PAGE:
In a mini-crime wave, at least four banks were robbed across San Francisco last week. Are a bunch of criminals getting on the bank heist train, or are at least some of these crimes from the same suspect or suspects? Even the San Francisco Police Department doesn't know, at least, not yet.

Tuesday, November 25, 9:35 a.m.

Two men described by SFPD only as "in their 20s or 30s" entered a bank on the 1000 block of Grant Avenue at Pacific Street, and ordered everyone inside the Chinatown-area bank to get down on the floor.

One man pointed a handgun at bank patrons and staffers as the other man entered the bank's lower level, robbing the contents of a vault (police won't say how much or what was stolen).

Once the robbers got what they wanted, they fled in "an unknown direction" and haven't been seen since. All bank staffers and patrons made it through without any injuries, so there's that.

Wednesday, November 26, 2:15 p.m.


A man described by police only as "in his 40s" entered a bank on the 300 block of California Street, which is between Sansome and Battery Streets in the Financial District.

He handed a teller a note demanding money, and the teller complied, giving him an unknown amount of cash.

The suspect fled on foot and remains at large.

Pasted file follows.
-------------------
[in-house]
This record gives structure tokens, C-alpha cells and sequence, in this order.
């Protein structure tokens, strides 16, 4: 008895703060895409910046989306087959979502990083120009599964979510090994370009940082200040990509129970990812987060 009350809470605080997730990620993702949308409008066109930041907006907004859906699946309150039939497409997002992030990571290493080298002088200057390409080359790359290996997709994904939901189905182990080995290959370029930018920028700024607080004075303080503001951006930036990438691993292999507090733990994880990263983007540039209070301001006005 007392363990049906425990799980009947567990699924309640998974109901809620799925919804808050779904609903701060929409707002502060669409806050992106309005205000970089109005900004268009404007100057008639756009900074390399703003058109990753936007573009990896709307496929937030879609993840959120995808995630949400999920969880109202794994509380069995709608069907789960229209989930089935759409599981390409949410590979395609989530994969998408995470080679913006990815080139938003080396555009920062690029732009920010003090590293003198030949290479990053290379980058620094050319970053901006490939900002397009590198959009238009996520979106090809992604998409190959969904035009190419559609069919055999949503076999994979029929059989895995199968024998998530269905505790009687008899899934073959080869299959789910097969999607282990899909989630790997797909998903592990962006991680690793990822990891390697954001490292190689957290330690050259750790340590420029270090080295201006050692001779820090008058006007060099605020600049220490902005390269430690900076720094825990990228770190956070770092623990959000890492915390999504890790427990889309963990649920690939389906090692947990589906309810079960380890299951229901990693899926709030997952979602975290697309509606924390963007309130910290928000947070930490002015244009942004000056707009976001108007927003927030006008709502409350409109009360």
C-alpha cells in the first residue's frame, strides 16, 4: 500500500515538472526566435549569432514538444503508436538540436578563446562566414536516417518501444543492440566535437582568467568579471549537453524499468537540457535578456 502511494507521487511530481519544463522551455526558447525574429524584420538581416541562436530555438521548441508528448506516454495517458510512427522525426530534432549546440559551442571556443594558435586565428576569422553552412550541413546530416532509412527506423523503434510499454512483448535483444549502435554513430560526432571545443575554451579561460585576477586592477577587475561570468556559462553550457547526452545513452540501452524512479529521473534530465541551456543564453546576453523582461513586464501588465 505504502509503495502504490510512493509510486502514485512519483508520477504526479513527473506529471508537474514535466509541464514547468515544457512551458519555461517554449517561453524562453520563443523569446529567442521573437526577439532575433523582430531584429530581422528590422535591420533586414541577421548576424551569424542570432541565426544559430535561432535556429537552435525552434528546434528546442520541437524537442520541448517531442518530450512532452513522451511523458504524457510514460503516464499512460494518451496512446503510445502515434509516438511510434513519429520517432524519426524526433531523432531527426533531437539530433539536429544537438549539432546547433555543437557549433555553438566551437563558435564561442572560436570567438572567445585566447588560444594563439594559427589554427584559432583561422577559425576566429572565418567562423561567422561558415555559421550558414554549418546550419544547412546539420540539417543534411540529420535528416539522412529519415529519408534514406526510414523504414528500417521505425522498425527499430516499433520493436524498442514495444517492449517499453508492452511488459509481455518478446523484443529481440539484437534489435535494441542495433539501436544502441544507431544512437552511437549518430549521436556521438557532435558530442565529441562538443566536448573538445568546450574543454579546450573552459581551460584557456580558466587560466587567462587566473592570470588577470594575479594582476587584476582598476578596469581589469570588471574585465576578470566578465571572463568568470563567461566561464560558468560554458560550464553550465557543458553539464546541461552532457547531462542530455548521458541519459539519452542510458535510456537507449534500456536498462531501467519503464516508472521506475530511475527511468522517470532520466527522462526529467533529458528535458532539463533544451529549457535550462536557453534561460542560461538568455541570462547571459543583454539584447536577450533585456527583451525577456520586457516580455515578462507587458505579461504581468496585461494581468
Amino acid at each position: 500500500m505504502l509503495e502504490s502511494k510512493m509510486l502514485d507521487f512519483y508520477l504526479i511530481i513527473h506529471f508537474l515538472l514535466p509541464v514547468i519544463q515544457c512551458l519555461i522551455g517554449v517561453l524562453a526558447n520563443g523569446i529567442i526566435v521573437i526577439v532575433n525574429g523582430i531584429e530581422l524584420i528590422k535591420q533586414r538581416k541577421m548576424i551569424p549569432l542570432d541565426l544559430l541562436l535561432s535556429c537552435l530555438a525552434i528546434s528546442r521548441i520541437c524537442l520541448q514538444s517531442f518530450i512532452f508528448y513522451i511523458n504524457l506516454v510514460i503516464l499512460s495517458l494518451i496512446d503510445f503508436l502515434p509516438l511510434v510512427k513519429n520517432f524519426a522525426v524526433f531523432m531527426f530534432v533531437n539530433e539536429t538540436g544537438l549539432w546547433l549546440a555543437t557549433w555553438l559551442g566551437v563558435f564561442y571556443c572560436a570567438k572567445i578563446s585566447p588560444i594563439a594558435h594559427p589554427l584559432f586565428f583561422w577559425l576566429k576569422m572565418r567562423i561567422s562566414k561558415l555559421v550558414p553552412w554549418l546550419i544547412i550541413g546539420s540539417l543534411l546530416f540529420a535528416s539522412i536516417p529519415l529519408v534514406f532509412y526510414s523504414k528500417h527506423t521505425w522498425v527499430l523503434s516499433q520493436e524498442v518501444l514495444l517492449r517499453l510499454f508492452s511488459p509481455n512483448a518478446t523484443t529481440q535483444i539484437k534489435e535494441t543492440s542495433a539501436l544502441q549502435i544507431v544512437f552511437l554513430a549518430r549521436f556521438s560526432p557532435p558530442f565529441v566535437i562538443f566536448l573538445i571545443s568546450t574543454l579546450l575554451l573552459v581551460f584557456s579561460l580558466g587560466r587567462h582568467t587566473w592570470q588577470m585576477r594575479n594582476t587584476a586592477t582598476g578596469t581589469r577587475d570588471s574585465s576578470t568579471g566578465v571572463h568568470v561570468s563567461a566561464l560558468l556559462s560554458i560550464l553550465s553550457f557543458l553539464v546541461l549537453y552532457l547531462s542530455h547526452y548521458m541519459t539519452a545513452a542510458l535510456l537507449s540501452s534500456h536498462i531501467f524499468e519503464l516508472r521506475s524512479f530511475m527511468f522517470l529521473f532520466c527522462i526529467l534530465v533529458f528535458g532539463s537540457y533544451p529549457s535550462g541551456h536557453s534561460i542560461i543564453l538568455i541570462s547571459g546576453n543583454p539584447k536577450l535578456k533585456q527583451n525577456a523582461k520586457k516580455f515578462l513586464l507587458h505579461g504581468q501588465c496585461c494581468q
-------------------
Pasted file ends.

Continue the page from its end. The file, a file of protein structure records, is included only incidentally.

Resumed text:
Friday, November 28 10:40 a.m.

The FNB Norcal bank at 150 Battery Street

A man in his 40s (sensing a vagueness theme yet?) entered a bank in the 100 block of Battery Street, which is between California and Pine Streets in the Financial District. He announced that he had a weapon, police say, then stole (yet again) an unknown amount of cash.

As in the previous crimes, the robber then successfully fled with the cash, and no one was harmed.

Friday, November 28, 5:20 p.m.

The Wells Fargo Bank at Geary and Arguello Boulevards

A man (say it with me) "in his 30s or 40s" entered a bank on the 3500 block of Geary Boulevard at Arguello, right at the edge of the Inner Richmond.

Implying to all that he had a gun on his person, he ordered the bank's patrons and staff on the floor, and told a teller to hand over an unknown amount of cash.

The man fled without injuring anyone, but with the money. As with all the other bank robberies, he remains at large.

The Union Bank at 367 California Street